Are our wills involved? Absolutely! We have a choice and play a vital role in how we honor and please God. But it's a choice of believing (and receiving) or not believing the completeness and fullness of God's perfect love for us.

This is not a choice to will ourselves to "do or be better"  "God, I am really sorry I blew it again. I am determined to do better next time. Just watch and see."

It is choice of how much (to what extent) do we believe and receive his love for us. How much do we understand, recognize and accept that "*it is finished" and there is nothing we will or ever can do to make it more so. It is a choice to receive and accept (bask in and even **enjoy) his love when we blow it. 

*"it" being the payment for and removal of all condemnation for our rebellious distrust; the essence of all sinful behavior.

And not only so, but the righteousness of Christ is also fully credited to us. If we are in Christ, the ***credit for His perfectly lived life of faithfulness is totally assigned to us. When God's looks at the record of faithfulness he see's the deeds of Christ listed as if they were ours. We are now looked upon by God as perfectly righteous/faithful/ moral.

As a result, God's love is now fully fixed (locked in) on us. He and it can never be removed (separated from us) or us from him (it).

Nor can his love be changed or added to, because of what Christ has already done for us. It is not based on what we do (or will do) for him i.e. it is not because we are deserving, but because Christ is. He earned this for us. 

Knowing this is vital to our being empowered to live for him, because we can only truly love because he first loved us, never the other way around. Our love for (and faithfulness to) him is dependent on his love for us first and our believing and receiving (knowing) this total love.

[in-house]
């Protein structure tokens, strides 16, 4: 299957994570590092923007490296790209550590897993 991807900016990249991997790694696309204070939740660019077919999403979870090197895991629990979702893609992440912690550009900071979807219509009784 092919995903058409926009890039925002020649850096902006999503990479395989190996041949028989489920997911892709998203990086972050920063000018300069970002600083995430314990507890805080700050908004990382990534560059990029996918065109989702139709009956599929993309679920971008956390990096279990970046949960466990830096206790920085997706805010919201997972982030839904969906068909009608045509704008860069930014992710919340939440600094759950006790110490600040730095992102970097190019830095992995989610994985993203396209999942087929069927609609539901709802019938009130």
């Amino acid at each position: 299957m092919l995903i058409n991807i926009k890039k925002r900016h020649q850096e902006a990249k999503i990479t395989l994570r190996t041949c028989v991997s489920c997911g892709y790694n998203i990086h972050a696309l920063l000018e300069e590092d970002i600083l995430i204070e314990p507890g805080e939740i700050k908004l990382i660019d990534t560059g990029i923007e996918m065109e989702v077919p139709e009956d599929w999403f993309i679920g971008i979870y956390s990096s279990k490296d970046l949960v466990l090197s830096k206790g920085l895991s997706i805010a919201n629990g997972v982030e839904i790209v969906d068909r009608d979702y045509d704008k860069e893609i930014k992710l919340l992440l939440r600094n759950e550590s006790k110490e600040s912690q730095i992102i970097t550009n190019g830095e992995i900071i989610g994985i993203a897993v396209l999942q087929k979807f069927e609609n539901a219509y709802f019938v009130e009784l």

We are designed to be responders to God's love, not initiators of love. God is his own cause of love, we are not. How? Why? Because that love is rooted in the eternal and infinite relationship of love between the Father, Son and Spirit. In short, we need him, he doesn't need us. 

It is vital we grasp the extent and fullness of God's love in order to be moved to love and desire (have affections for) him in return, over all other desires. The greater and fuller our understanding of this infinite love, the greater and fuller our response and the more honor and glory we bring to him.

And when we do respond (act) in this way, he is well pleased. And he is pleased not only because it brings him great honor (it put's him on display so others will be drawn to him) but also because it brings us great joy i.e. he is happy for us because he longs for our best i.e. he loves us. 

Matt 25:14-30

21 His master said to him, ‘Well done, good and faithful servant. You have been faithful over a little; I will set you over much. Enter into the joy of your master.’

  • For a further discussion on the difference between willpower and affections click here
  • For a discussion on the difference between God's objective and subjective love and presence click here
  • For a discussion on experiencing and participating in God's love click here.
  • For a discussion on his love being based solely on grace click here


** We enjoy the love itself. Of course we don't enjoy grieving the one who so faithfully loves us (Jesus). However when we understand nothing stops his love, not even our unfaithfulness, it moves us in greater love and a stronger desire to not grieve him (he is grieved for our sake, not his own). 

Our unfaithfulness only quenches our experience of this unending love, not the love itself. 

***isn't it ironic of how offended we get when others receive credit for what we did

Saturday, July 15, 2017

Self-worth or God's worth?

To *value ourselves is better than not valuing ourselves.

We cannot function to the maximum of our potential if we do not see ourselves as having value and bringing value to others.

However to be valued by God is not only better, but what we are truly designed for and therefore what is best and actually works.